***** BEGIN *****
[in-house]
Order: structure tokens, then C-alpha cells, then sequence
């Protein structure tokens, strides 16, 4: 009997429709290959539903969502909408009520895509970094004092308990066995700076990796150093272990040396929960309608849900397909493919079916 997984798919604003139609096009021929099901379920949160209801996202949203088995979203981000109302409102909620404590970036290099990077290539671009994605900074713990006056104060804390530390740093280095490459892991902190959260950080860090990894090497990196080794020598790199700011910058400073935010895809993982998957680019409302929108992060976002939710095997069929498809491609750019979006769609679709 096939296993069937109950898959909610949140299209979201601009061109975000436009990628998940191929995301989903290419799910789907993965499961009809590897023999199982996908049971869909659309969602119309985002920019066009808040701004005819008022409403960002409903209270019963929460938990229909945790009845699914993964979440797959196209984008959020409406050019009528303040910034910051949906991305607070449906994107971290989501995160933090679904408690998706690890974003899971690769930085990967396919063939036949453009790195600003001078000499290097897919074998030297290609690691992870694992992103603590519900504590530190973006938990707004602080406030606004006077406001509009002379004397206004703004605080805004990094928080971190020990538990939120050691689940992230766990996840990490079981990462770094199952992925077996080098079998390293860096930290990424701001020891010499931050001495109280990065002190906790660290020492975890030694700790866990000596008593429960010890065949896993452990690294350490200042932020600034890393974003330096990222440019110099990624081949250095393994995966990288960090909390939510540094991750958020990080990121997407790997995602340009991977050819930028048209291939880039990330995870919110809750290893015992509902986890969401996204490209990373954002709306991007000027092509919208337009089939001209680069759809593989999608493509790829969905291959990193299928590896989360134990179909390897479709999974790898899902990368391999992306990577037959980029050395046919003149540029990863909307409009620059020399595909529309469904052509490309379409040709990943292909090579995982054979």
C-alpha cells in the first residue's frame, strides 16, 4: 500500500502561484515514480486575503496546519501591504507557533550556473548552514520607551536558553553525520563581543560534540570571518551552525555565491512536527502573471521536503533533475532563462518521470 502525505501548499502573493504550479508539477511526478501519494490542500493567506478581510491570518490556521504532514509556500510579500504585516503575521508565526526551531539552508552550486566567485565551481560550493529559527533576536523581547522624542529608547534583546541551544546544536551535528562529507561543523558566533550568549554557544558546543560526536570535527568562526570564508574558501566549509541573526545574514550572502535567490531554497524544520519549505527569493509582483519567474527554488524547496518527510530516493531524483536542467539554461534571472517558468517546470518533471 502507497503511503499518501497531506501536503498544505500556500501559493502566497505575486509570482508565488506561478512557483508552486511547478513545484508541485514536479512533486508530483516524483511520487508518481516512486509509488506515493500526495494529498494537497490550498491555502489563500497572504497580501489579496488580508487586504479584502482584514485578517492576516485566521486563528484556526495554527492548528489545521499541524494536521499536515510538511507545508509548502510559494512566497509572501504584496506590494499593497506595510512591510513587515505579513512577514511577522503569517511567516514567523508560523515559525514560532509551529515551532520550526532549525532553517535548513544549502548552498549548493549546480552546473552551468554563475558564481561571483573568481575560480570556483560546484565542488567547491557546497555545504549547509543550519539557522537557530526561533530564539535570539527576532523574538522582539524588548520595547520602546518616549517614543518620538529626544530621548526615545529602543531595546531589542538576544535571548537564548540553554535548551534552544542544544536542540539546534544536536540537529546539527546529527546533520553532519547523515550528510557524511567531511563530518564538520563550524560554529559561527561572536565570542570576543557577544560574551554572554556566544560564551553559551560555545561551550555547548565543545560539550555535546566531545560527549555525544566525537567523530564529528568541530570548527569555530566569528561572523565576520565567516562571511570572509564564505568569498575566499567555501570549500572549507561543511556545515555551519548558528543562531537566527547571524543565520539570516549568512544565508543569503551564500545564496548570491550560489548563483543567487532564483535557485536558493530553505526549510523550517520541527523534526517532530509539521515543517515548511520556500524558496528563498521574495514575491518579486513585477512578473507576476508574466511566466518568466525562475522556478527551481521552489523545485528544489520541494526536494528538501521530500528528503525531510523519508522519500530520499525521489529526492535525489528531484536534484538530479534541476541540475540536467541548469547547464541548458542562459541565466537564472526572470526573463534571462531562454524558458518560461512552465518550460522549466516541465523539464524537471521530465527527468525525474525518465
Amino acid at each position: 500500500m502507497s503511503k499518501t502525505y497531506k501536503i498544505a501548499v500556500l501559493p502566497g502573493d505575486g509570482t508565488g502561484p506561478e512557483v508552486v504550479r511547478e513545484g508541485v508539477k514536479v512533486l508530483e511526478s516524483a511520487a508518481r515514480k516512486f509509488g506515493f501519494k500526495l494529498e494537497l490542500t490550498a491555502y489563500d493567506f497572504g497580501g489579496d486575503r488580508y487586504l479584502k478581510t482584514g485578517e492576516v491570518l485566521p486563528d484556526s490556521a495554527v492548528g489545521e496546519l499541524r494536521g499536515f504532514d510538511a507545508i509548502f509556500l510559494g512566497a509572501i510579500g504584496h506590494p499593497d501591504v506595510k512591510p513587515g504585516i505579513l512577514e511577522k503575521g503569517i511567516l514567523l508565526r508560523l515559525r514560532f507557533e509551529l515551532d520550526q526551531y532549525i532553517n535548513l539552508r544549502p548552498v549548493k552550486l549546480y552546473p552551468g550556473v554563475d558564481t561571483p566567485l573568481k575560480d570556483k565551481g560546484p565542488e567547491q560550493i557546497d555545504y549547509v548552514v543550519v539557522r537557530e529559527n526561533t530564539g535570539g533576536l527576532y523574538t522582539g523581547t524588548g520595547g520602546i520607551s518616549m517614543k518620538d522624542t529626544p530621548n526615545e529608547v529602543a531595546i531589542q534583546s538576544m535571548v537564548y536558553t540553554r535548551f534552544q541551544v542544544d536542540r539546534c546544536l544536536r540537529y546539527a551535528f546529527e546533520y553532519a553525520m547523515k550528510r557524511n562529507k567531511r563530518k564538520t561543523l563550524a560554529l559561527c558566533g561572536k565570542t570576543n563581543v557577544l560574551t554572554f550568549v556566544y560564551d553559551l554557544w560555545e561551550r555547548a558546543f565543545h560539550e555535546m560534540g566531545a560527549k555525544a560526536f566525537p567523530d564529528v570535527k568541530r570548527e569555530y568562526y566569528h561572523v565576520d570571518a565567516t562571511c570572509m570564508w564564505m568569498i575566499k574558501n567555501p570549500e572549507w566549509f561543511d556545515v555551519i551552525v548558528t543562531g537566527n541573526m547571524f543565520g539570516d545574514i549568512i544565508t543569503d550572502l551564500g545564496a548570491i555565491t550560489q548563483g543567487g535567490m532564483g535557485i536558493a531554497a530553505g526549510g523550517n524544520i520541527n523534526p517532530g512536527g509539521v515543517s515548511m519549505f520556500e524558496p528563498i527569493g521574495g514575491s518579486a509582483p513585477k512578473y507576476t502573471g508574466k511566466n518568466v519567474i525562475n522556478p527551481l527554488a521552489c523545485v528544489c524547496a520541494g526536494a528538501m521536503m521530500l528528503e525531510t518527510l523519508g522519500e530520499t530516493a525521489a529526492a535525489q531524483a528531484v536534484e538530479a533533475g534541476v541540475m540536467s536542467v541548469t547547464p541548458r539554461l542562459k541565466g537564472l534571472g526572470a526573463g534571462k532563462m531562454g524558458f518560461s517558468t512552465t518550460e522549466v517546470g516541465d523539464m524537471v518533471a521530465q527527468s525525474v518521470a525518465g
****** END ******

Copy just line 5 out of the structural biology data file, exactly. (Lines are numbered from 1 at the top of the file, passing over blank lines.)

Amino acid at each position: 500500500m502507497s503511503k499518501t502525505y497531506k501536503i498544505a501548499v500556500l501559493p502566497g502573493d505575486g509570482t508565488g502561484p506561478e512557483v508552486v504550479r511547478e513545484g508541485v508539477k514536479v512533486l508530483e511526478s516524483a511520487a508518481r515514480k516512486f509509488g506515493f501519494k500526495l494529498e494537497l490542500t490550498a491555502y489563500d493567506f497572504g497580501g489579496d486575503r488580508y487586504l479584502k478581510t482584514g485578517e492576516v491570518l485566521p486563528d484556526s490556521a495554527v492548528g489545521e496546519l499541524r494536521g499536515f504532514d510538511a507545508i509548502f509556500l510559494g512566497a509572501i510579500g504584496h506590494p499593497d501591504v506595510k512591510p513587515g504585516i505579513l512577514e511577522k503575521g503569517i511567516l514567523l508565526r508560523l515559525r514560532f507557533e509551529l515551532d520550526q526551531y532549525i532553517n535548513l539552508r544549502p548552498v549548493k552550486l549546480y552546473p552551468g550556473v554563475d558564481t561571483p566567485l573568481k575560480d570556483k565551481g560546484p565542488e567547491q560550493i557546497d555545504y549547509v548552514v543550519v539557522r537557530e529559527n526561533t530564539g535570539g533576536l527576532y523574538t522582539g523581547t524588548g520595547g520602546i520607551s518616549m517614543k518620538d522624542t529626544p530621548n526615545e529608547v529602543a531595546i531589542q534583546s538576544m535571548v537564548y536558553t540553554r535548551f534552544q541551544v542544544d536542540r539546534c546544536l544536536r540537529y546539527a551535528f546529527e546533520y553532519a553525520m547523515k550528510r557524511n562529507k567531511r563530518k564538520t561543523l563550524a560554529l559561527c558566533g561572536k565570542t570576543n563581543v557577544l560574551t554572554f550568549v556566544y560564551d553559551l554557544w560555545e561551550r555547548a558546543f565543545h560539550e555535546m560534540g566531545a560527549k555525544a560526536f566525537p567523530d564529528v570535527k568541530r570548527e569555530y568562526y566569528h561572523v565576520d570571518a565567516t562571511c570572509m570564508w564564505m568569498i575566499k574558501n567555501p570549500e572549507w566549509f561543511d556545515v555551519i551552525v548558528t543562531g537566527n541573526m547571524f543565520g539570516d545574514i549568512i544565508t543569503d550572502l551564500g545564496a548570491i555565491t550560489q548563483g543567487g535567490m532564483g535557485i536558493a531554497a530553505g526549510g523550517n524544520i520541527n523534526p517532530g512536527g509539521v515543517s515548511m519549505f520556500e524558496p528563498i527569493g521574495g514575491s518579486a509582483p513585477k512578473y507576476t502573471g508574466k511566466n518568466v519567474i525562475n522556478p527551481l527554488a521552489c523545485v528544489c524547496a520541494g526536494a528538501m521536503m521530500l528528503e525531510t518527510l523519508g522519500e530520499t530516493a525521489a529526492a535525489q531524483a528531484v536534484e538530479a533533475g534541476v541540475m540536467s536542467v541548469t547547464p541548458r539554461l542562459k541565466g537564472l534571472g526572470a526573463g534571462k532563462m531562454g524558458f518560461s517558468t512552465t518550460e522549466v517546470g516541465d523539464m524537471v518533471a521530465q527527468s525525474v518521470a525518465g